A cheer goes up when UK farming breaks the wheat yield record. Twice. There is a collective sigh at the news that 60% of farmers made no money from crops in 2014-2015.

Steering through rough times

Where – in between these highs and lows – do farmers get a steadying, practical steer on what and how to do better in the planning, preparing, planting, nurturing and harvesting of their crops?

For a start there needs to be scrutiny of the 40% of businesses that did make money from their crops in 2014 – 2015. They must be doing something different, and better, compared with the loss-making majority. But what? And even within that minority there will be some that are way ahead. What are they up to?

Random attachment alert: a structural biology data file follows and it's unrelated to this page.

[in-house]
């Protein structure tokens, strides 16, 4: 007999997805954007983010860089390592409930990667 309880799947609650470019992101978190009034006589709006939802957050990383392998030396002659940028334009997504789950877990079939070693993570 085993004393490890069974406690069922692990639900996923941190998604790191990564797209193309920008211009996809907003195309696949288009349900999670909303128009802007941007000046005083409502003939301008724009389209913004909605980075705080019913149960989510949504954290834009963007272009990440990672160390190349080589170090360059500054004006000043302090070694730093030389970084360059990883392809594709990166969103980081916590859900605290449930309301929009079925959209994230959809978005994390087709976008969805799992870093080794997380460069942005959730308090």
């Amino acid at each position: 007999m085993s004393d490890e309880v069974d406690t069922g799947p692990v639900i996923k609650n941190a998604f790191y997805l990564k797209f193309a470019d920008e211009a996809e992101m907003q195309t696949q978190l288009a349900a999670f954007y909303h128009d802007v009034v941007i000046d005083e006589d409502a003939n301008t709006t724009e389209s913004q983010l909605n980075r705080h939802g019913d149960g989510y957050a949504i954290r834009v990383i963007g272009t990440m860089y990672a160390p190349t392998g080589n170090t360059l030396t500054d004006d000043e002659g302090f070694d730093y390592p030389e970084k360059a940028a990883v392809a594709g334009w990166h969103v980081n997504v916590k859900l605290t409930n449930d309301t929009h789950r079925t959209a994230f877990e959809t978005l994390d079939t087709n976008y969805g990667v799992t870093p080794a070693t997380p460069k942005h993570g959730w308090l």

Management matters

Fascinatingly, there are so many points in decision-making and management that make the difference. The list – even leaving aside variety and climate – is a long one: the choice of machine, the timing, the dedication, drive and professionalism of the operator and so on, and so on.
Clearly from the grim news from so many struggling UK farm businesses there are just too many management complexities to tackle. The default is to blame global prices rather than to look within the business for solutions.

Least cost and most do-able

Finding solutions is the main reason why farmers join a benchmarking group. Members of JVFG – the benchmarking group with the very highest level of detail and the least cost farm businesses in Britain as members – get insights and inspiration from each other on what’s least cost and most do-able.
In December, JVFG group members will meet for their next analysis of 2015 performance. JVFG consultant Jamie Gwatkin has lots of productions costs to report.There will be cheers.  And sighs. However with hard evidence to hand of how to get costs of production as low as possible and clear practical steps to take to achieve these important steps there will, for JVFG members, be much to feel good about.